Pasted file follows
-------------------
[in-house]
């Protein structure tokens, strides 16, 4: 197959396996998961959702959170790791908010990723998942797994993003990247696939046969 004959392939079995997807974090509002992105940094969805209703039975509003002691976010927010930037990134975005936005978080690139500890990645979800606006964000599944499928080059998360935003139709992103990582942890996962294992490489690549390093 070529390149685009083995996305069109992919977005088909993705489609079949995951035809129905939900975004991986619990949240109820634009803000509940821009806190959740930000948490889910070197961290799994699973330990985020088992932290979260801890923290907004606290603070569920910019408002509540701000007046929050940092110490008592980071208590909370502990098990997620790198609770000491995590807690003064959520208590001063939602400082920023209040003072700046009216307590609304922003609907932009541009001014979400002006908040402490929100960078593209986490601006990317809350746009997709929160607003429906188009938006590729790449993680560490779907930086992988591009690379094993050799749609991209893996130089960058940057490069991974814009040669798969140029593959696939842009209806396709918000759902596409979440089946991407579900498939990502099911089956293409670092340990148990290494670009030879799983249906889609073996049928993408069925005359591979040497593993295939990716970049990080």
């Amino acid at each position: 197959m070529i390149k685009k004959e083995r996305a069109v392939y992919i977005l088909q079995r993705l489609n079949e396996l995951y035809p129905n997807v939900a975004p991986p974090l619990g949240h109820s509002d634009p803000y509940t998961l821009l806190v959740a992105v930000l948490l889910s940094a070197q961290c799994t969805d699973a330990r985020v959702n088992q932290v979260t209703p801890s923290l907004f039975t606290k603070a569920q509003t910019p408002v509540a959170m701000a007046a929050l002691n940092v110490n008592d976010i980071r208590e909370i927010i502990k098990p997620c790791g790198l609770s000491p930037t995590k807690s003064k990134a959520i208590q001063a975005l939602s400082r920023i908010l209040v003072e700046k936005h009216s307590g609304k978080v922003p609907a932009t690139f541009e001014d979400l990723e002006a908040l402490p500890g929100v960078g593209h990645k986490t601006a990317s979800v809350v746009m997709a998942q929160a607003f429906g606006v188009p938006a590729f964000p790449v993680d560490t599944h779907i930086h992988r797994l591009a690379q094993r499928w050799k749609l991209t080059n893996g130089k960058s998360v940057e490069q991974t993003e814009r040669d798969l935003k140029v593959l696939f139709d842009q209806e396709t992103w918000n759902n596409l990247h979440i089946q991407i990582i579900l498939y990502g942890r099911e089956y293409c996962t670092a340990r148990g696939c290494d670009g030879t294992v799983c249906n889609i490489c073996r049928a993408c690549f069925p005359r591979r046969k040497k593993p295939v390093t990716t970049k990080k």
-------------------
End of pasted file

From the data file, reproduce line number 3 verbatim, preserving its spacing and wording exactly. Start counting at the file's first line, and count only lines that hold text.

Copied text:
């Amino acid at each position: 197959m070529i390149k685009k004959e083995r996305a069109v392939y992919i977005l088909q079995r993705l489609n079949e396996l995951y035809p129905n997807v939900a975004p991986p974090l619990g949240h109820s509002d634009p803000y509940t998961l821009l806190v959740a992105v930000l948490l889910s940094a070197q961290c799994t969805d699973a330990r985020v959702n088992q932290v979260t209703p801890s923290l907004f039975t606290k603070a569920q509003t910019p408002v509540a959170m701000a007046a929050l002691n940092v110490n008592d976010i980071r208590e909370i927010i502990k098990p997620c790791g790198l609770s000491p930037t995590k807690s003064k990134a959520i208590q001063a975005l939602s400082r920023i908010l209040v003072e700046k936005h009216s307590g609304k978080v922003p609907a932009t690139f541009e001014d979400l990723e002006a908040l402490p500890g929100v960078g593209h990645k986490t601006a990317s979800v809350v746009m997709a998942q929160a607003f429906g606006v188009p938006a590729f964000p790449v993680d560490t599944h779907i930086h992988r797994l591009a690379q094993r499928w050799k749609l991209t080059n893996g130089k960058s998360v940057e490069q991974t993003e814009r040669d798969l935003k140029v593959l696939f139709d842009q209806e396709t992103w918000n759902n596409l990247h979440i089946q991407i990582i579900l498939y990502g942890r099911e089956y293409c996962t670092a340990r148990g696939c290494d670009g030879t294992v799983c249906n889609i490489c073996r049928a993408c690549f069925p005359r591979r046969k040497k593993p295939v390093t990716t970049k990080k």